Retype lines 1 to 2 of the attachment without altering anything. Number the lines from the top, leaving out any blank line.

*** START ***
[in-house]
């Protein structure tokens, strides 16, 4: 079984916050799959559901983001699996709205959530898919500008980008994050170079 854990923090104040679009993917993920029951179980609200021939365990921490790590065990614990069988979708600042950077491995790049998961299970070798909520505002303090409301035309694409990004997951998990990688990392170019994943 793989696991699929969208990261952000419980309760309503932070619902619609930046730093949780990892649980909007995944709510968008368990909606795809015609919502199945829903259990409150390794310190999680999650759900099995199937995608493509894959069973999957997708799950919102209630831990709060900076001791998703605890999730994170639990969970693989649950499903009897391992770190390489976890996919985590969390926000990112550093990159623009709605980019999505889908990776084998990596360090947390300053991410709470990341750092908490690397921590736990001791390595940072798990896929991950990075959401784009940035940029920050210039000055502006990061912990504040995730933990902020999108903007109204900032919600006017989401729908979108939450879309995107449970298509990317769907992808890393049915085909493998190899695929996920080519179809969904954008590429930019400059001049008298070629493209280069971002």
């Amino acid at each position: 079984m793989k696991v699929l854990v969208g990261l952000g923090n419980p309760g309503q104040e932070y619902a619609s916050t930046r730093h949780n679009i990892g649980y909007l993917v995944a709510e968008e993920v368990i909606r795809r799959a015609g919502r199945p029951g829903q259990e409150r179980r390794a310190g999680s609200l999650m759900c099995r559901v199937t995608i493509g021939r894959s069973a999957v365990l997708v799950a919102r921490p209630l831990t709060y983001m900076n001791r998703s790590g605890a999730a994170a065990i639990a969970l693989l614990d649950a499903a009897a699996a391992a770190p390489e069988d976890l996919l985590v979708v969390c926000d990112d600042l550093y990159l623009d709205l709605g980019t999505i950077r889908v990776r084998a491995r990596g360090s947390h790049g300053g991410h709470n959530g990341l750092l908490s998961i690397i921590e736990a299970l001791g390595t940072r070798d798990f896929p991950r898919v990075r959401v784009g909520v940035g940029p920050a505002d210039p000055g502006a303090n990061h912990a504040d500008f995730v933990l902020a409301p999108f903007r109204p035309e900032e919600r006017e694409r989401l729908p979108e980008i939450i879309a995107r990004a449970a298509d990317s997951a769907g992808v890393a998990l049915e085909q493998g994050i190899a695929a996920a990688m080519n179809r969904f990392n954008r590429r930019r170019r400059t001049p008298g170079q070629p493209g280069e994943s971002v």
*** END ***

[in-house]
């Protein structure tokens, strides 16, 4: 079984916050799959559901983001699996709205959530898919500008980008994050170079 854990923090104040679009993917993920029951179980609200021939365990921490790590065990614990069988979708600042950077491995790049998961299970070798909520505002303090409301035309694409990004997951998990990688990392170019994943 793989696991699929969208990261952000419980309760309503932070619902619609930046730093949780990892649980909007995944709510968008368990909606795809015609919502199945829903259990409150390794310190999680999650759900099995199937995608493509894959069973999957997708799950919102209630831990709060900076001791998703605890999730994170639990969970693989649950499903009897391992770190390489976890996919985590969390926000990112550093990159623009709605980019999505889908990776084998990596360090947390300053991410709470990341750092908490690397921590736990001791390595940072798990896929991950990075959401784009940035940029920050210039000055502006990061912990504040995730933990902020999108903007109204900032919600006017989401729908979108939450879309995107449970298509990317769907992808890393049915085909493998190899695929996920080519179809969904954008590429930019400059001049008298070629493209280069971002």